A predictive model of the effects of aging on cobalt fate and behavior in soil

Laura A. Wendling, Ma Yibing, Jason K. Kirby, Michael J. Mclaughlin

Research output: Contribution to journalArticleScientificpeer-review

28 Citations (Scopus)

Abstract

Metal toxicity to terrestrial organisms is influenced by a number of factors including the organisms affected and ecotoxicological end points, soil properties, aging processes, and metal speciation. The toxicity of metals added to soils can change over time through aging processes, which may reduce availability of metals via diffusion into micropores, incorporation into crystal lattices, or Ostwald ripening of precipitates. Metals which have been in contact with soil for longer periods are less able to exchange with the soil solution, rendering them less available to soil biota. The objective of this work was to investigate and model the effects of long- term aging on cobalt(ll) (Co2+) (isotopic) exchangeability and potential bioavailability in a wide range of soils, as this is the form of Co commonly used in ecotoxicological investigations. After addition to soil, added soluble Co(ll) rapidly partitioned to the soil solid phase, and in alkaline soils a large percentage of this surface-bound Co was fixed through aging reactions in forms that were no longer in equilibrium with the soil solution Co. Analyses indicated that soil pH and incubation time were the most important factors affecting Co(II) aging. The rate and extent of aging of added Co(ll) could be accurately predicted across all soils using a semi-mechanistic model that suggested Co was fixed through reactions that we postulate were related to surface oxidation/precipitation/ nucleation as driven by hydrolysis reactions at the surface of soil minerals.

Original languageEnglish
Pages (from-to)135-141
JournalEnvironmental Science & Technology
Volume43
Issue number1
DOIs
Publication statusPublished - 1 Jan 2009
MoE publication typeA1 Journal article-refereed

Fingerprint

Cobalt
cobalt
Aging of materials
Soils
soil
Metals
metal
effect
Toxicity
toxicity
soil biota
ripening
Ostwald ripening
nucleation
bioavailability
hydrolysis
soil property
Crystal lattices
Minerals
incubation

Cite this

Wendling, Laura A. ; Yibing, Ma ; Kirby, Jason K. ; Mclaughlin, Michael J. / A predictive model of the effects of aging on cobalt fate and behavior in soil. In: Environmental Science & Technology. 2009 ; Vol. 43, No. 1. pp. 135-141.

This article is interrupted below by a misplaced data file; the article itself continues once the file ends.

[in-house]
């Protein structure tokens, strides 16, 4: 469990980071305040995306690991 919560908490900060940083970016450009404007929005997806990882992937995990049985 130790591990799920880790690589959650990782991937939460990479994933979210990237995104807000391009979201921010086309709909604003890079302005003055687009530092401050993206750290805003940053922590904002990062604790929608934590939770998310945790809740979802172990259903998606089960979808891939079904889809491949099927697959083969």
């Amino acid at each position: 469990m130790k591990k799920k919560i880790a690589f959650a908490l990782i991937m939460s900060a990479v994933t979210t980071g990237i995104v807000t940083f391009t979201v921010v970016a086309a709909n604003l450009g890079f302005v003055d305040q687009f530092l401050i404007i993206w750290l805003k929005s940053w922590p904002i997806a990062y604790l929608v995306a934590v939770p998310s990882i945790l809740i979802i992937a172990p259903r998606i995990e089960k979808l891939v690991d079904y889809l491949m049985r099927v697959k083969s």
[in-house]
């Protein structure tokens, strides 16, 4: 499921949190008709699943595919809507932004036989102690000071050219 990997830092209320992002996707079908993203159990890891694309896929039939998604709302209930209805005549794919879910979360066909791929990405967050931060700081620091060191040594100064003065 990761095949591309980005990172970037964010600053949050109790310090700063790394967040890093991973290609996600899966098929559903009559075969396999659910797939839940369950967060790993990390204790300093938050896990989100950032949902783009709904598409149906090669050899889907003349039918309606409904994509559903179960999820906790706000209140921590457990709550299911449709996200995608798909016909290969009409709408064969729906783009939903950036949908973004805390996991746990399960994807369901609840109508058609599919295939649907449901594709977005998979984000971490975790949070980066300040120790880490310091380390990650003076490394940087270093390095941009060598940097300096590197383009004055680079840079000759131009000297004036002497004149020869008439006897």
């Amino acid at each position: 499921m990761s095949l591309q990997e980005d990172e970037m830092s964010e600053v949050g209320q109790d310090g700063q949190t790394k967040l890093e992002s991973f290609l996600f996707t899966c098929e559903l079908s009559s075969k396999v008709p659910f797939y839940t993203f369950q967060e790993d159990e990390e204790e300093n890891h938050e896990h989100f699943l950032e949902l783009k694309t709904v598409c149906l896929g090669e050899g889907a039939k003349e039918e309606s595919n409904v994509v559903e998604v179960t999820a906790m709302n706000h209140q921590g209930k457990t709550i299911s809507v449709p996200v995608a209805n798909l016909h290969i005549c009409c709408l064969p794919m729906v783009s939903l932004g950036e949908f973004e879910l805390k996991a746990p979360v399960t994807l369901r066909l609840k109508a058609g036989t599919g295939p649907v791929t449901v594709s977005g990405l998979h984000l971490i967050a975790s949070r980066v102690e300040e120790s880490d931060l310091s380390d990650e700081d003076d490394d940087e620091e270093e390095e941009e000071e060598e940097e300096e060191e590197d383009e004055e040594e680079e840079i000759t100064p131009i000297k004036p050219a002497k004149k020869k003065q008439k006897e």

@article{c3f245c72009493cbad68e6daca46986,
title = "A predictive model of the effects of aging on cobalt fate and behavior in soil",
abstract = "Metal toxicity to terrestrial organisms is influenced by a number of factors including the organisms affected and ecotoxicological end points, soil properties, aging processes, and metal speciation. The toxicity of metals added to soils can change over time through aging processes, which may reduce availability of metals via diffusion into micropores, incorporation into crystal lattices, or Ostwald ripening of precipitates. Metals which have been in contact with soil for longer periods are less able to exchange with the soil solution, rendering them less available to soil biota. The objective of this work was to investigate and model the effects of long- term aging on cobalt(ll) (Co2+) (isotopic) exchangeability and potential bioavailability in a wide range of soils, as this is the form of Co commonly used in ecotoxicological investigations. After addition to soil, added soluble Co(ll) rapidly partitioned to the soil solid phase, and in alkaline soils a large percentage of this surface-bound Co was fixed through aging reactions in forms that were no longer in equilibrium with the soil solution Co. Analyses indicated that soil pH and incubation time were the most important factors affecting Co(II) aging. The rate and extent of aging of added Co(ll) could be accurately predicted across all soils using a semi-mechanistic model that suggested Co was fixed through reactions that we postulate were related to surface oxidation/precipitation/ nucleation as driven by hydrolysis reactions at the surface of soil minerals.",
author = "Wendling, {Laura A.} and Ma Yibing and Kirby, {Jason K.} and Mclaughlin, {Michael J.}",